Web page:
Tuesday, September 1, 2009

Book Review - It's Not About the Bike

I'll openly admit it, I am not a fan of Lance Armstrong. I respect what he's done in the sport of cycling. I respect his incredible recovery from cancer. I really respect what he's done through his foundation to advance cancer research and help cancer patients. However, if you asked me for my list of people I'd want to ride with, Lance Armstrong wouldn't be anywhere on it. Yet for some reason I felt oddly compelled to read his autobiography It's Not About the Bike: My Journey Back to Life. While my general opinion of him may not have changed, I did find a very compelling read that goes far beyond cycling.

Content wise, the book is a retelling of Armstrong's life from the day he was born through his second win at the Tour de France in 2000. He goes into great detail about his childhood and the strong bond formed between his mother and himself and recounts his ascent to prominence in the sport of cycling. All the biographical sketches are just a prelude to the heart of the book: Lance's cancer diagnosis, treatment, and recovery. These chapters are an incredibly honest and vivid description of his thoughts, feelings, and fears about the uncertainty of his life. This is the aspect of the book that makes it such as great read. In fact it's so compelling that the rest of book detailing his first two Tour de France victories ends up quite dull in comparison.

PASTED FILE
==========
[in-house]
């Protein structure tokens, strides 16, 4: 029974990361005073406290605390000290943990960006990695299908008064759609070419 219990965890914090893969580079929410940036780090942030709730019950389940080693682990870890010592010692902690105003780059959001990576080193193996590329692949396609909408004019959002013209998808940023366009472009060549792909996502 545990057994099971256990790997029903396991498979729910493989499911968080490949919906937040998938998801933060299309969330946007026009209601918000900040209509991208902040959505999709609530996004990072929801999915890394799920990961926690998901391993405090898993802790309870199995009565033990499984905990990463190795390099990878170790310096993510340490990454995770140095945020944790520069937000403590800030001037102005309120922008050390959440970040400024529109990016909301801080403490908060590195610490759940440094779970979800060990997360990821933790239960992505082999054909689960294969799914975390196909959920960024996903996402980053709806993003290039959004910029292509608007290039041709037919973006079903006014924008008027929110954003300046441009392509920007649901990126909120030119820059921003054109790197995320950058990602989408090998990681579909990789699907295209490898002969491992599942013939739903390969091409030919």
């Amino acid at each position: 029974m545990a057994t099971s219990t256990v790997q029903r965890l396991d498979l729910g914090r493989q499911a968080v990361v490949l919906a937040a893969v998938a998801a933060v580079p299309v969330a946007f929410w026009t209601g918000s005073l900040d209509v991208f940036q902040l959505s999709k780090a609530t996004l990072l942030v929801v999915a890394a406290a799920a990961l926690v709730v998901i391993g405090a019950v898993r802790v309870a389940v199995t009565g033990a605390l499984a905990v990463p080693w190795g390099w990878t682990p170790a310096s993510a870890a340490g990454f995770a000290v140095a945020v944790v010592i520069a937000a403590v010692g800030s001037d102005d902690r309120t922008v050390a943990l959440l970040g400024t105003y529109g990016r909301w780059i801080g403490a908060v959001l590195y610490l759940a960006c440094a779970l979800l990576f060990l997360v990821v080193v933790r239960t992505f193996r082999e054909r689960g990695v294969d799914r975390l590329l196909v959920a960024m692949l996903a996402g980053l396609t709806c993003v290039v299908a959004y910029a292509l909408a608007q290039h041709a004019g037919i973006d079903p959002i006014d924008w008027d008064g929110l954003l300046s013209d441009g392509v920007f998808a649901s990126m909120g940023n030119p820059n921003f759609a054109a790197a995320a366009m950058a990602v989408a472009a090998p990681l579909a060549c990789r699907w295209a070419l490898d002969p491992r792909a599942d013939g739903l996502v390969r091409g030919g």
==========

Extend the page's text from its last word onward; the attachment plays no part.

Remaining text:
The instant Armstrong began describing the flu like fatigue and aches which were early symptoms of cancer, I found it very hard to stop turning pages. The graphic descriptions of his surgery and chemotherapy sessions made me feel as if I was in the hospital room suffering alongside him. The most impressive points of the book were his moments of self-realization. He goes to great lengths to address much more than the struggle between fighting and giving up, but also the mounting medical bills, maintaining an income, and returning to a normal life after cancer. There are far more challenges a cancer patient faces than just living or dying. Whether you are a cyclist or not, if your life has been affected by cancer or not, this book is something everyone can enjoy. Most importantly it's an incredibly thoughtful insight into one man's journey of survival.

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